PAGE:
Ever found yourself saying “So much to do, so little time”? Just wishing you didn’t have so many deadlines? Heaven forbid you add a hobby to your busy schedule, and yet here I am suggesting you do exactly that. Hear me out, it might be a good idea.
Your university experience isn’t just about studying, although that’s definitely a crucial part. It’s also about becoming the adult you want to be in later life, deciding your career path, and aspiring to future goals. You have to get involved in all sorts of activities to find solutions to these; that can’t be done through coursework alone. So I suggest that you take up a hobby or two, sure it’ll eat into your already hectic timetable, but it pays off.
A well-chosen hobby would go down well with employers, plus you can befriend people with similar interests. Hobbies act as a break for university work, so they help prevent burn-out. Most importantly, a really cool hobby lets you boast at parties – who doesn’t want to talk to the university’s current reigning UNO champion?
Perhaps you’re convinced now that a hobby will do you good. But where to start? Here’s a few of mine:
Learn a language
According to a 2016 EU survey, only 35% of British people consider themselves proficient in a second language, which is one of the lowest percentages of all the EU countries surveyed.
But do you want to help break that stereotype of Britons abroad shouting “English? You speak?” to people? If so, university is an excellent place to become a little bilingual. Many universities help students fund and arrange evening language classes for those who are keen. At my university, you can take one of eight languages as part of your degree or as additional modules; it is worth checking if your university offers such a service too. If that’s not available, you could ask students from cultural societies to teach you, plus you can make more friends along the way.
Failing that, there’s always the option of self-study. Your library will have plenty of textbooks, audio CDs and novels to help you practise on your own.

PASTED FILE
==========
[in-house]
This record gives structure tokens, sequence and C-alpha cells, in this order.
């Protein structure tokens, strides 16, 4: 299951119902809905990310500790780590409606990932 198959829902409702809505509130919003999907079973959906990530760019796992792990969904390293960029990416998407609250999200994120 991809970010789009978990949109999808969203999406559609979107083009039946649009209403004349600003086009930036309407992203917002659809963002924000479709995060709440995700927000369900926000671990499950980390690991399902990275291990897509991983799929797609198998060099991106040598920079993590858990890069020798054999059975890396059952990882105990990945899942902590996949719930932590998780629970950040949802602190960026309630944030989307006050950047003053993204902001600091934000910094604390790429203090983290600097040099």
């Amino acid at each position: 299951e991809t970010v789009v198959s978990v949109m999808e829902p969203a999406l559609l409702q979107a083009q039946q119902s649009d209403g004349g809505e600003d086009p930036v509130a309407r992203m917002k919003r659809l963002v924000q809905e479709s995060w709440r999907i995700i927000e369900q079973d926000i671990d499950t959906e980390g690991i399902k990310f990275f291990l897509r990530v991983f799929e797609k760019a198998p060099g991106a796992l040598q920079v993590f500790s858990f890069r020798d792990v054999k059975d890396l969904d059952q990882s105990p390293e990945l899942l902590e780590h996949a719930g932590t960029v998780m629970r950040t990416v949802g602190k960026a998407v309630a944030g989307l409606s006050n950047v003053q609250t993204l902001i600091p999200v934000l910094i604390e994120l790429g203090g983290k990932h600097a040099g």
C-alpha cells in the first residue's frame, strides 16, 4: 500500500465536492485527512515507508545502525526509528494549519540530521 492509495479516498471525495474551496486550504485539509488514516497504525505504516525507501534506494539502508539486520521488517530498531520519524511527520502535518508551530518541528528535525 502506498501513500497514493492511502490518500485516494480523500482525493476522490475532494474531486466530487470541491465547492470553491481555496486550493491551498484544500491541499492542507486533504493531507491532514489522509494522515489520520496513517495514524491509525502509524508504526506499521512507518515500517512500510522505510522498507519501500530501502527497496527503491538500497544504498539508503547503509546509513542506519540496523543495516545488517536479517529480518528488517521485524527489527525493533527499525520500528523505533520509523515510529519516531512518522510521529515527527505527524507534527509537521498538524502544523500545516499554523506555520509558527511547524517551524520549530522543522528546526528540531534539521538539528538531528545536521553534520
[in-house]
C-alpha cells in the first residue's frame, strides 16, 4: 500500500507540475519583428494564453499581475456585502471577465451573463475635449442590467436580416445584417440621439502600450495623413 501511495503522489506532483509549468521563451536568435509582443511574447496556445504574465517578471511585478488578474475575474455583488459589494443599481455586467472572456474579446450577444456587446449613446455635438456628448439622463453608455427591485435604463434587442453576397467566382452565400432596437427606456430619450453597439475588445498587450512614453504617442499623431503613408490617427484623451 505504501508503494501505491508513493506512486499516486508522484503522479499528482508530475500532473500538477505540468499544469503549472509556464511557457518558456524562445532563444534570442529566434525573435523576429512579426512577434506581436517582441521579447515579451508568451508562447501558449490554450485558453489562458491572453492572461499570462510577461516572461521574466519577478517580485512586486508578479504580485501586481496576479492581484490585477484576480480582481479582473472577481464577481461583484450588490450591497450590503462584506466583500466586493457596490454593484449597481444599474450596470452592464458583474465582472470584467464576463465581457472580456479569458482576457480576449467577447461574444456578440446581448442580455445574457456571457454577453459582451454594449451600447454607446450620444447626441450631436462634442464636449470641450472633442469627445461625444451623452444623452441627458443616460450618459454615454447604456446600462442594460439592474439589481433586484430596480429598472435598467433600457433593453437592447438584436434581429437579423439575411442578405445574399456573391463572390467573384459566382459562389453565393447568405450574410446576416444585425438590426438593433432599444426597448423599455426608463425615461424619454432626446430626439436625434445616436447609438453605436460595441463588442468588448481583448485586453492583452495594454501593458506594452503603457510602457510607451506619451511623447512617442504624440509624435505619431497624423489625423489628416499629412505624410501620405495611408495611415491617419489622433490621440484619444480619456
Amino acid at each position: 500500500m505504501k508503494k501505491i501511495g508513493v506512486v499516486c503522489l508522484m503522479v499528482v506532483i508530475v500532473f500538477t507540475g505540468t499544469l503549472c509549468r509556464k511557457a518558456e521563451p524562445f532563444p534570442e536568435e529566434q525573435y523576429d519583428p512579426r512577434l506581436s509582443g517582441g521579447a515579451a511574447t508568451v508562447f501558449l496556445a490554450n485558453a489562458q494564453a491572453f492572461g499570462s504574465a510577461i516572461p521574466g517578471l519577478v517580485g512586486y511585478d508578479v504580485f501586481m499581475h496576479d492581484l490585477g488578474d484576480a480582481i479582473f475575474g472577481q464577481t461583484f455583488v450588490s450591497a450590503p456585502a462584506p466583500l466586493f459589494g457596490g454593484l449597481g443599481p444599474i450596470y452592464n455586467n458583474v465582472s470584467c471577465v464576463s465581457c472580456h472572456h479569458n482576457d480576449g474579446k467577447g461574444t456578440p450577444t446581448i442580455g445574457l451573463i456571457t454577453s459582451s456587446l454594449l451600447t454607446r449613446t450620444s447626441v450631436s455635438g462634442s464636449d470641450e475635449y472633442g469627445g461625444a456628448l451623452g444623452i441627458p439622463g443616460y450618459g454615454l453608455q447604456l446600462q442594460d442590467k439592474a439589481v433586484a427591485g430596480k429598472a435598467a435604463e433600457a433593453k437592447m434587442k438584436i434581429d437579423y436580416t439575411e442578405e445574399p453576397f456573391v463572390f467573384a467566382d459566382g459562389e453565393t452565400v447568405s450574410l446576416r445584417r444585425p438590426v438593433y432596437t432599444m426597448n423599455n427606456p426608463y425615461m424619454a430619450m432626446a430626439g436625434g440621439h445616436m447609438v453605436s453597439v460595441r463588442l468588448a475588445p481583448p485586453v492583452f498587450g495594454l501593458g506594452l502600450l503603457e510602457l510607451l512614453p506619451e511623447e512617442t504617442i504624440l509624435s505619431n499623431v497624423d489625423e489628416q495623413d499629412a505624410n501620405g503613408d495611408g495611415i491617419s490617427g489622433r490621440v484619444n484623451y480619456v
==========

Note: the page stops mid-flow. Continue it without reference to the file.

It doesn’t have to be a ‘conventional’ language or even a ‘language’ per se, your interests may lie towards Morse Code, British Sign Language, Elfish, Gregg Shorthand, or the NATO phonetic alphabet. As long as it interests you, you might as well try it.
Become a mentor
What better way to bestow your new-found wisdom onto young students than by becoming a mentor? I’ve acted as a mentor both to UK and international students, and it serves as a unique opportunity to interact professionally but informally with like-minded people. This is an important skill for activities such as networking and speaking with colleagues in a work place. Depending on who you mentor, you could also learn all sorts from other cultures, or about other subjects.
At Tyfy, we make peer mentoring as easy as possible – you can do the whole thing from your phone, and add to your CV in your spare time. We’re currently only available to students at Nottingham University Business School but if you’d like to get involved fill in this quick survey and we’ll see what we can do.
There’s truth in the old phrase ‘travel broadens the mind’. Now, don’t say that you’re a poor student who has no time to travel – I don’t mean booking a first-class plane ticket to Singapore. Travelling could involve taking a different bus to a new part of town or visiting a nearby city by train. You don’t have to go far at all, the point is to explore an unfamiliar place and become better acquainted with your University town. It’s just a matter of breaking out of the student ‘bubble’ and integrating with the locals.
When was the last time you read a book… for fun? University can be a pretty stressful time, not just because of the workload and juggling commitments but increasingly more so from the pressures of social media and technological distractions. There are few better ways to unwind and disconnect than to indulge in a captivating story. I’d suggest your first port of call is your university library – you might be surprised to find it has more than heavy course textbooks. I’ve found books from ‘V for Vendetta’ and Marvel’s ‘Watchmen’, to ‘Alice in Wonderland’ (in English, French, and Latin no less!).
Arts and crafts
Call me old-fashioned, but there’s nothing like repairing your clothes with your own two hands. Arts and crafts are pastimes that many people don’t pursue beyond childhood, even though it’s really great for mindless relaxation. Knitting, embroidery, drawing, painting – these all count. There will be tons of societies at your University that cater to this.
Of course, there are plenty of other extra-curricular activities such as volunteering, sports, or learning to play an instrument that haven’t been listed here. As long as you choose a hobby you enjoy and persevere in it, you’ll reap great rewards.